Alejandro Escovedo on Austin then and now
Also reviewed: Neil Young and Crazy Horse, Patti Smith
‘Austin's changed, it's true."
Bracing words for local ears right at the start of "Bottom of the World," an upbeat sing-along from Alejandro Escovedo's newest album, "Big Station," which is out Tuesday. It's a deceiving sort of song because atop a breezy guitar, organ and drums Escovedo looks out from behind the eyes of a working class Joe who's seen the world he once knew very well bid him farewell.
The tricky part — where Escovedo and songwriting partner Chuck Prophet show their songwriting chops — is it's not a bummer of a song, even though it could be since pretty much anyone who's called fast-growing Austin home for more than five minutes likes to lament about "the way things used to be."
If anyone's justified to moan about the city's skyline quickly filling with high-rise buildings it's Escovedo, a resident for more than 30 years. Asked about the song and what he was trying to say with it (the city's name appears only in that opening line), the veteran rocker seems at peace with the city that's growing steadily around him:
Working man blues: " ‘Bottom of the World' sounds like it's from a dark perspective, but it's really about a guy who has worked hard all his life, looking past all the years he's put into working and surviving and feeling a lot of melancholy about it, even though I hate to say that but it's the truth. I say, ‘There used to be a phone booth on every corner and you used to call me up just to say my name,' so he's longing."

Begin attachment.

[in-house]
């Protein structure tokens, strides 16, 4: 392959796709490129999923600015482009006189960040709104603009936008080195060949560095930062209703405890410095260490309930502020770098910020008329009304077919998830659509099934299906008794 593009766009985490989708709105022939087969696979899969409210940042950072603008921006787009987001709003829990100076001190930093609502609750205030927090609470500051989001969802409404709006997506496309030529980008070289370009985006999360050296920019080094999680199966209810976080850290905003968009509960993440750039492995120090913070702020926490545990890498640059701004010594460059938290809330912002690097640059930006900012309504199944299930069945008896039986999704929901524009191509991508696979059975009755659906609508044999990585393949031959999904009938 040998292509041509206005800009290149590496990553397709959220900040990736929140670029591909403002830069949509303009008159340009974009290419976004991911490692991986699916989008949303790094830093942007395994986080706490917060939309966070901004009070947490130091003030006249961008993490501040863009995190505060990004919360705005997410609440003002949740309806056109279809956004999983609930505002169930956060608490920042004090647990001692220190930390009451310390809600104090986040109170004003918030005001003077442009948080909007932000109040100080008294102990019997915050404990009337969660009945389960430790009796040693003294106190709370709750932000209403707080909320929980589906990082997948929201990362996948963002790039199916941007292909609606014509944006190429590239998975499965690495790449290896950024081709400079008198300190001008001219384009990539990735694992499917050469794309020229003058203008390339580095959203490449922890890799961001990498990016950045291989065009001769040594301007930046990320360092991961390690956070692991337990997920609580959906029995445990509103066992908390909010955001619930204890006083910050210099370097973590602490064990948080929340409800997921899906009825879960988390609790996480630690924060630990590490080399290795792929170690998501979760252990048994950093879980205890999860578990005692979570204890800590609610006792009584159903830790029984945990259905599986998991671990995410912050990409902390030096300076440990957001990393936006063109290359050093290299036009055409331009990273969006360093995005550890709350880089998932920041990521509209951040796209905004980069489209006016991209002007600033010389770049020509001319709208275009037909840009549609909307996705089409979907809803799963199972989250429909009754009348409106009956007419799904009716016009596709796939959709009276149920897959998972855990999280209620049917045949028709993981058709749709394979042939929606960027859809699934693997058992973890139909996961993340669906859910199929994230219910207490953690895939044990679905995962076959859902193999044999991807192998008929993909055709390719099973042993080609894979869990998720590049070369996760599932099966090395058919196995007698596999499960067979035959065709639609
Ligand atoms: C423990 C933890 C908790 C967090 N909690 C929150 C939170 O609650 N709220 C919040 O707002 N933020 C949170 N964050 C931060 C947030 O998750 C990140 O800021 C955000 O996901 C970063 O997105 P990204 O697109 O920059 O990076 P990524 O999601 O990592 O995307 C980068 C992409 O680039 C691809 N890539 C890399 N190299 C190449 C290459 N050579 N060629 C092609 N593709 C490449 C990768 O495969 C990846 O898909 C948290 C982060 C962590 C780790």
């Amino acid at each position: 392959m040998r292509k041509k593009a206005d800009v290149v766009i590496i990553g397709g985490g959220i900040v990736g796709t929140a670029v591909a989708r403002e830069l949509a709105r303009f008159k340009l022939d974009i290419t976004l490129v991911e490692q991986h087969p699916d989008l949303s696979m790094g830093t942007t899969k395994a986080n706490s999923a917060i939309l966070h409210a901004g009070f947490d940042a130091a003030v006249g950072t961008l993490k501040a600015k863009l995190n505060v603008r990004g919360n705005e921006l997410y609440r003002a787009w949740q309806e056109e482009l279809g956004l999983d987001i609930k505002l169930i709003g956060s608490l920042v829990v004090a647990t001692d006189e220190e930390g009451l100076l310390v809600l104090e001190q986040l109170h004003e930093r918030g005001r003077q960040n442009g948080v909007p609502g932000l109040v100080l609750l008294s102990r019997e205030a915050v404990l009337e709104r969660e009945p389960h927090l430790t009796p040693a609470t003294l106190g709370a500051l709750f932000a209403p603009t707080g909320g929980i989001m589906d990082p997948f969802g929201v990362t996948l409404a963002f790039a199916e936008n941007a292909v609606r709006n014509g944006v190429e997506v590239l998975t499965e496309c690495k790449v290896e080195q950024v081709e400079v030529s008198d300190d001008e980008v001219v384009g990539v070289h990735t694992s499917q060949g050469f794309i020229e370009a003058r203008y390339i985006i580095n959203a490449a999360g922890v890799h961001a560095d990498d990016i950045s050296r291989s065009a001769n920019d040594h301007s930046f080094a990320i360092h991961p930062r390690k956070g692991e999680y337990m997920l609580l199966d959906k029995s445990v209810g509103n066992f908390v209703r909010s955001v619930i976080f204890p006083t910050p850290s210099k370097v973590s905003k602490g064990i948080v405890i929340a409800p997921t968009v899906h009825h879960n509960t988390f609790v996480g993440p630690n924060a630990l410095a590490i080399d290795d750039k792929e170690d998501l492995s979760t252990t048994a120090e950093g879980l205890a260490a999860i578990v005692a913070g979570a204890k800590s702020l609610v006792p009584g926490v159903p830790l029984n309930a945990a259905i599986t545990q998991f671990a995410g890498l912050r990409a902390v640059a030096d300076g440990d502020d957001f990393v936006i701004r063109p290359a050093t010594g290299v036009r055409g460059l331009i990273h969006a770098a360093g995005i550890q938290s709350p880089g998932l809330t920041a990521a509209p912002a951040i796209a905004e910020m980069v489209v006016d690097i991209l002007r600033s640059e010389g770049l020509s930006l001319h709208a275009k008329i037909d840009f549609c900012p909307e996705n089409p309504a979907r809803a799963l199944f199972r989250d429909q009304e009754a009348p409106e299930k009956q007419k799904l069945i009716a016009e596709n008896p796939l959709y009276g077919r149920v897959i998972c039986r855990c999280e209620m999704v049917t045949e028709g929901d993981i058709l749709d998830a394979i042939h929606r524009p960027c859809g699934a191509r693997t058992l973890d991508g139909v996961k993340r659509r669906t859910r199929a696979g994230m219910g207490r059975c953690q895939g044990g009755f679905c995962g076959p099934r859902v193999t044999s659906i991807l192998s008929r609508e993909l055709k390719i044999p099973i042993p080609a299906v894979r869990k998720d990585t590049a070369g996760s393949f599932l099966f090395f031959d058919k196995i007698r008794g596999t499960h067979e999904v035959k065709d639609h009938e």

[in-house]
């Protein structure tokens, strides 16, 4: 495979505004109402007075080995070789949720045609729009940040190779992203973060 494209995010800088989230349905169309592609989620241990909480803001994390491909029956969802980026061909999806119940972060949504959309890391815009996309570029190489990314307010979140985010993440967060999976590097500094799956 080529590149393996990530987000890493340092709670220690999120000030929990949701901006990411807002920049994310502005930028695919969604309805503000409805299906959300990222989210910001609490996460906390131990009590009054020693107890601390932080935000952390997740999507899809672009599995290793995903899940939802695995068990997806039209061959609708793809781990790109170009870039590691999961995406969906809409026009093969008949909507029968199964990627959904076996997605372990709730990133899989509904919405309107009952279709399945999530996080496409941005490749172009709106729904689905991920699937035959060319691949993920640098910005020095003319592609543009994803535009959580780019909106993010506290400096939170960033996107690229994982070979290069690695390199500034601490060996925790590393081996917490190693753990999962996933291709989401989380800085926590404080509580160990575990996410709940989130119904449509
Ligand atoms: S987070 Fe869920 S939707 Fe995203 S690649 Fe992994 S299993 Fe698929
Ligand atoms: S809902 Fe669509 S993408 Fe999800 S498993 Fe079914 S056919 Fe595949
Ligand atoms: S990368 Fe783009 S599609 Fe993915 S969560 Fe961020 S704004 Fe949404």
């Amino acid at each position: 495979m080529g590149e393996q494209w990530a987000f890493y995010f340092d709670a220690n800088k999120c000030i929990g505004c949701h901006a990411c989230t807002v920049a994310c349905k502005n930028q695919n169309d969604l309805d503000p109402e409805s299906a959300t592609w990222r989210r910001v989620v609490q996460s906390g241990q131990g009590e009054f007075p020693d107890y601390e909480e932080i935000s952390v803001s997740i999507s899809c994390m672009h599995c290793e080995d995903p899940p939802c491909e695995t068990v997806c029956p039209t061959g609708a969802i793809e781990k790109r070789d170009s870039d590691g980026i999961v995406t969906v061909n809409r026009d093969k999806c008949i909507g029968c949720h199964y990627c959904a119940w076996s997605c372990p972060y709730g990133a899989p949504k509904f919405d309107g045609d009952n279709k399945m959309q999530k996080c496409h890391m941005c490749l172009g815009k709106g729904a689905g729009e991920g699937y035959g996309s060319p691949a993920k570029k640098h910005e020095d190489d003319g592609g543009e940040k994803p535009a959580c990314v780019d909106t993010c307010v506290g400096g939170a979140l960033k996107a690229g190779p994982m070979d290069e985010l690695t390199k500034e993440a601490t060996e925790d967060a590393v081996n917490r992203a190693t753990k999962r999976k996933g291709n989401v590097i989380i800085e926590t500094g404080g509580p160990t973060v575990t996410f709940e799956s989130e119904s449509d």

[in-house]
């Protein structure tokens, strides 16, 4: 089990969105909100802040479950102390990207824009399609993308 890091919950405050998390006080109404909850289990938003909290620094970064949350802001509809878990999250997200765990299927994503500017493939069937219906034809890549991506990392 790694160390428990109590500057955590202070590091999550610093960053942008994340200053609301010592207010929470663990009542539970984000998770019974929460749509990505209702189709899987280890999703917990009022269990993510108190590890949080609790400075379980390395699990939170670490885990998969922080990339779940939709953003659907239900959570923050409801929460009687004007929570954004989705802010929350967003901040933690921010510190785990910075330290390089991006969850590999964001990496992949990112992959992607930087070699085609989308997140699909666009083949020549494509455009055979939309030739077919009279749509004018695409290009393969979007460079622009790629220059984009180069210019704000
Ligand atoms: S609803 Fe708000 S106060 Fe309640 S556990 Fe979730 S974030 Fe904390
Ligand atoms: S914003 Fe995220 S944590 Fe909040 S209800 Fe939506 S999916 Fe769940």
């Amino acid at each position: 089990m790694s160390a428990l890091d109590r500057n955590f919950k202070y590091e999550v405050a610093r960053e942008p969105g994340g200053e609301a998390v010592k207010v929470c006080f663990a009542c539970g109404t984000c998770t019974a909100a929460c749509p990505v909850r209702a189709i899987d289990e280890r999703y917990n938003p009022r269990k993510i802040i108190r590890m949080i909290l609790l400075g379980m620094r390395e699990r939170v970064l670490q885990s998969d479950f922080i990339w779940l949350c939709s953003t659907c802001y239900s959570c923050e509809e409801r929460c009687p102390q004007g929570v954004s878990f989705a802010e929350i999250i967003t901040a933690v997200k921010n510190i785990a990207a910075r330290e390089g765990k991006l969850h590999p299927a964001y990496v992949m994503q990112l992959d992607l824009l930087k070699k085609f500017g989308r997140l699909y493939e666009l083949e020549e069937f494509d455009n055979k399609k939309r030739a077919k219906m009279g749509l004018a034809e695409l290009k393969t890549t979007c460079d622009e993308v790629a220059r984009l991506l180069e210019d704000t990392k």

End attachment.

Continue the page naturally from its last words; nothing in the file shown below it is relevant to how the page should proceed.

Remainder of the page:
Does he lament how fast the city is growing? "Not as much as some people. There's an old guard here who really wants to protect and hang on to what Austin was. My life is in South Austin. I've always loved South Austin, and Austin period. I've been here since 1980 and can't see myself moving anywhere else. I think that the changes sometimes they're difficult to swallow in a community that claims to be the live music capital of the world, when they tore down all the clubs because of all the dotcoms that were moving in, and offices needed to be built. They used the music as kind of a bait or a bargaining tool to attract like-minded people who liked music and were smart and could work for these corporations. And then you talk about them closing down clubs and we've had a lot of problems with noise issues since all that happened."
Drivers beware: "The big problem with Austin is it just wasn't built for this many cars so we're having a bit of trouble working that out. That's why so many people, even if you're against high-rises as far as development is concerned, in a way it's better because you don't drive as much, which is nice because you can walk to everything like how I can just walk to my gigs in town. So I guess in that respect I don't see it as a negative."
Alejandro Escovedo - ‘Big Station' (Fantasy)
"Big Station" feels like the third volume of a trilogy that started with 2008's "Real Animal," wherein Escovedo moved back into full-bore, multiple-guitar rock, the kind he cut his teeth on with Nuns, Rank and File and True Believers. It's his third in a row with co-writer Chuck Prophet and another one produced by Tony Visconti.
But "Big Station" also feels like the final chapter of something. He's made a few lineup changes (no more David Pulkingham or Hector Munoz) and the songs are calmer, more nuanced, a little more melancholic.